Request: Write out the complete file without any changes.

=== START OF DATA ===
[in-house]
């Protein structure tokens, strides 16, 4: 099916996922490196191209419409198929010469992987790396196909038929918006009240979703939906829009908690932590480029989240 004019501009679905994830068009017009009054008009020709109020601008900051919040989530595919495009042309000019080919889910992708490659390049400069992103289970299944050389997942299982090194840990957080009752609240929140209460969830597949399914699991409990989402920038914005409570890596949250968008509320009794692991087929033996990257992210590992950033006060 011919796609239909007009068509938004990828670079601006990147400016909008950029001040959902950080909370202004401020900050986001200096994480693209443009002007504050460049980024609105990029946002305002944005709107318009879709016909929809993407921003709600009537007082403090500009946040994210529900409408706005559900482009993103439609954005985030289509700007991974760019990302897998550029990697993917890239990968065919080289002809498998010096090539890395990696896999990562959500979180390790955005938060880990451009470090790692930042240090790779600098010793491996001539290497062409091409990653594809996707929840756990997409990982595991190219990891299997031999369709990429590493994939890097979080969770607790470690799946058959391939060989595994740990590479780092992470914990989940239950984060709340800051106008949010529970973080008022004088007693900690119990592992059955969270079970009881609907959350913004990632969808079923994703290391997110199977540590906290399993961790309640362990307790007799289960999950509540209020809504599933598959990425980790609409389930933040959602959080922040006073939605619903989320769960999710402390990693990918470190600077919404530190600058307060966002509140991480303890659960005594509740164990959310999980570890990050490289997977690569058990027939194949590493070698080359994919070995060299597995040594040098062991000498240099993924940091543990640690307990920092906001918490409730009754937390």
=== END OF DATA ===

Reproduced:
[in-house]
């Protein structure tokens, strides 16, 4: 099916996922490196191209419409198929010469992987790396196909038929918006009240979703939906829009908690932590480029989240 004019501009679905994830068009017009009054008009020709109020601008900051919040989530595919495009042309000019080919889910992708490659390049400069992103289970299944050389997942299982090194840990957080009752609240929140209460969830597949399914699991409990989402920038914005409570890596949250968008509320009794692991087929033996990257992210590992950033006060 011919796609239909007009068509938004990828670079601006990147400016909008950029001040959902950080909370202004401020900050986001200096994480693209443009002007504050460049980024609105990029946002305002944005709107318009879709016909929809993407921003709600009537007082403090500009946040994210529900409408706005559900482009993103439609954005985030289509700007991974760019990302897998550029990697993917890239990968065919080289002809498998010096090539890395990696896999990562959500979180390790955005938060880990451009470090790692930042240090790779600098010793491996001539290497062409091409990653594809996707929840756990997409990982595991190219990891299997031999369709990429590493994939890097979080969770607790470690799946058959391939060989595994740990590479780092992470914990989940239950984060709340800051106008949010529970973080008022004088007693900690119990592992059955969270079970009881609907959350913004990632969808079923994703290391997110199977540590906290399993961790309640362990307790007799289960999950509540209020809504599933598959990425980790609409389930933040959602959080922040006073939605619903989320769960999710402390990693990918470190600077919404530190600058307060966002509140991480303890659960005594509740164990959310999980570890990050490289997977690569058990027939194949590493070698080359994919070995060299597995040594040098062991000498240099993924940091543990640690307990920092906001918490409730009754937390």